Eritrea & Religious Freedoms

One East African Country that has been trying to improve its image with Washington has to be Eritrea. Even though there has been a positive development by reducing tensions with neighbouring Ethiopia there are still concerns to be addressed.

By Scott Morgan

One of the main areas of concern currently is Religious Liberty. In recent weeks USCIRF (United States Commission on International Religious Freedom) released its annual report on Religious Freedom in the Countries that it monitors. Eritrea is one of those countries. It has been recommended as a Country of Particular Concern to the US State Department. The report issued by the State Department also has an entry regarding Eritrea that does not present a positive image of the situation in Eritrea.

It appears that the current leadership in Asmara is not worried about what the International Community may think. They are content with exerting control over the lives of the average Eritrean citizen.

There are now concerns regarding recent actions taken against Hospitals and Clinics that are operated by the Catholic Church. One report documented that 29 facilities have been confiscated by Eritrean Authorities over the last month since the order to seize them came out on June 12th. Aid to the Church in Need reports that this decision will affect more than 200,000 people every year that use these facilities to get access to Health Care. This is in essence punishing the poorest of the poor.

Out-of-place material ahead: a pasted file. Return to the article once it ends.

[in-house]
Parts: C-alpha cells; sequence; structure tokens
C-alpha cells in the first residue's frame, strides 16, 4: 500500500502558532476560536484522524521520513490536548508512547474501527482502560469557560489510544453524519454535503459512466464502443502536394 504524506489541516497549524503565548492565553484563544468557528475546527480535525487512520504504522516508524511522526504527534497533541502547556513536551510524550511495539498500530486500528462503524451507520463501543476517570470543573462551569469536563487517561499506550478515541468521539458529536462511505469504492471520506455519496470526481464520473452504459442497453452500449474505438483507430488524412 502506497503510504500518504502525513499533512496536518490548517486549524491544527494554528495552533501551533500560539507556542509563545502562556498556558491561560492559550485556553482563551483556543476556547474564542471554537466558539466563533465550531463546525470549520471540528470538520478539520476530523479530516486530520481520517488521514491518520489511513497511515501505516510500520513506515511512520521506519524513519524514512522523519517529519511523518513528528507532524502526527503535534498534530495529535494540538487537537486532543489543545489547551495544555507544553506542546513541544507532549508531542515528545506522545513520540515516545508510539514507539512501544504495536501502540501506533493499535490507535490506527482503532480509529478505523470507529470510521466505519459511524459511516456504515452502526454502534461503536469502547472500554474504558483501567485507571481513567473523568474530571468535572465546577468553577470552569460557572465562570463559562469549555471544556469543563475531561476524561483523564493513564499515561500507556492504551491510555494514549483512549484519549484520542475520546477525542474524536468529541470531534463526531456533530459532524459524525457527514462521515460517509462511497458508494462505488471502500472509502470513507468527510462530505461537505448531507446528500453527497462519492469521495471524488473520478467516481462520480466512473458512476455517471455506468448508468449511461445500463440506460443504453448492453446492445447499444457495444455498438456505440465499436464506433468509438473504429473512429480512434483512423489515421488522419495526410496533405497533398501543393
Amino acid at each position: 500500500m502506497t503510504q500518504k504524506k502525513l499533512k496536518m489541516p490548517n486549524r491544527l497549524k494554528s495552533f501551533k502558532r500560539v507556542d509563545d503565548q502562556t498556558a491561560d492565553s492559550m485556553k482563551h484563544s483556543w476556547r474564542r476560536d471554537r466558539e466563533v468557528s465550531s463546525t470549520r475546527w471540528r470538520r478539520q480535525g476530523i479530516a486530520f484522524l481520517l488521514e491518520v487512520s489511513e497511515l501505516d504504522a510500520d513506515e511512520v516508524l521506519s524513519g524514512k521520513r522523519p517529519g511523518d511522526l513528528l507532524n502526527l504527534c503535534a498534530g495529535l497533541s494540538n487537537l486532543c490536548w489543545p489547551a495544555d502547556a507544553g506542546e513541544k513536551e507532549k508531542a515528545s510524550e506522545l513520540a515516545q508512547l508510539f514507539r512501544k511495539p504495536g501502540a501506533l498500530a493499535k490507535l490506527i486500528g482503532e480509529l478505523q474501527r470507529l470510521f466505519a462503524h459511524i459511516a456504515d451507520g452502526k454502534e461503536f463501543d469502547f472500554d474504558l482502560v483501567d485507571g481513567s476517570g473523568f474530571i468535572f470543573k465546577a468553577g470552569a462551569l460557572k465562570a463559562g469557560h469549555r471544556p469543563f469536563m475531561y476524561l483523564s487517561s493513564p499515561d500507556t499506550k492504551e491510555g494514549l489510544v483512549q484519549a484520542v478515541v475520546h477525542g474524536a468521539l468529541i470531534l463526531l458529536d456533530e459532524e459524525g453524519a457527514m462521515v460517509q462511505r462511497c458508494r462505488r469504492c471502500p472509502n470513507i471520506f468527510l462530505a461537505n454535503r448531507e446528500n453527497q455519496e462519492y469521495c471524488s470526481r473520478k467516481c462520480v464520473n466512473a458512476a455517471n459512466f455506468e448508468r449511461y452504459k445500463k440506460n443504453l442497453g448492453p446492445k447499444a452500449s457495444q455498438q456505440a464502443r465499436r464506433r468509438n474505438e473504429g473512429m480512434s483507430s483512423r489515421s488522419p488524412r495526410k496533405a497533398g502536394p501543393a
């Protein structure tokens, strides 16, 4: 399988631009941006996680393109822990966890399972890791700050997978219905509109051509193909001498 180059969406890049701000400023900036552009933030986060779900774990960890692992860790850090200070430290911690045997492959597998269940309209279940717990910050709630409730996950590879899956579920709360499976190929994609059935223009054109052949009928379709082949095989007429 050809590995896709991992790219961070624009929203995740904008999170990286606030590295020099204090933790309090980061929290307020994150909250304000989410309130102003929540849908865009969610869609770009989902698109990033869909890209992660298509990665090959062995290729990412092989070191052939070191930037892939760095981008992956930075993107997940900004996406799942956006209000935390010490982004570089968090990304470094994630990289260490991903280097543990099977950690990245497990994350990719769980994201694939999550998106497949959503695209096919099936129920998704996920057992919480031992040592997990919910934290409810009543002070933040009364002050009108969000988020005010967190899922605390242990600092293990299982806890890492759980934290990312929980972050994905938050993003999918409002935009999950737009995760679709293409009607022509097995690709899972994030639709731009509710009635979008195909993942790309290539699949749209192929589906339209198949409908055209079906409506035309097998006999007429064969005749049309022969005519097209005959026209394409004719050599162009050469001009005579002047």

These actions have even garnered the attention of the UN Special Rapporteur on the Human Rights in Eritrea. In a statement the Special Rapporteur commented “By restricting the actions of the Catholic Church, the Eritrean Authorities are restricting the right of their citizens to enjoy quality health care.”

It appears that under the surface that the Government has an ulterior motive at work. On May 29th the Bishops in the country sent a pastoral letter to the leadership that called for a Peace and Reconciliation plan for the country. It appears that the actions that have been taken by the Government against the clinics and hospitals are the official response by Asmara to the pastoral letter.

In a statement that rebuked the comments by the UN Special Rapporteur the Eritrean Government stated that it took these steps on legal grounds that state there must be separation of powers therefore giving them the means to prevent religious institutions from conducting developmental projects of their choice or at their will. This translates into layman’s terms as the Government will decide how the Church will care for its flock not the Church per se.

Ever since gaining Independence from Ethiopia in the early 1990s Religious Freedom has been a contentious issue in Eritrea. The Government has seen to infringe on the right to Freely worship God by the Population. However, it wants the United States to lift sanctions. The US should not lift them for the upcoming future.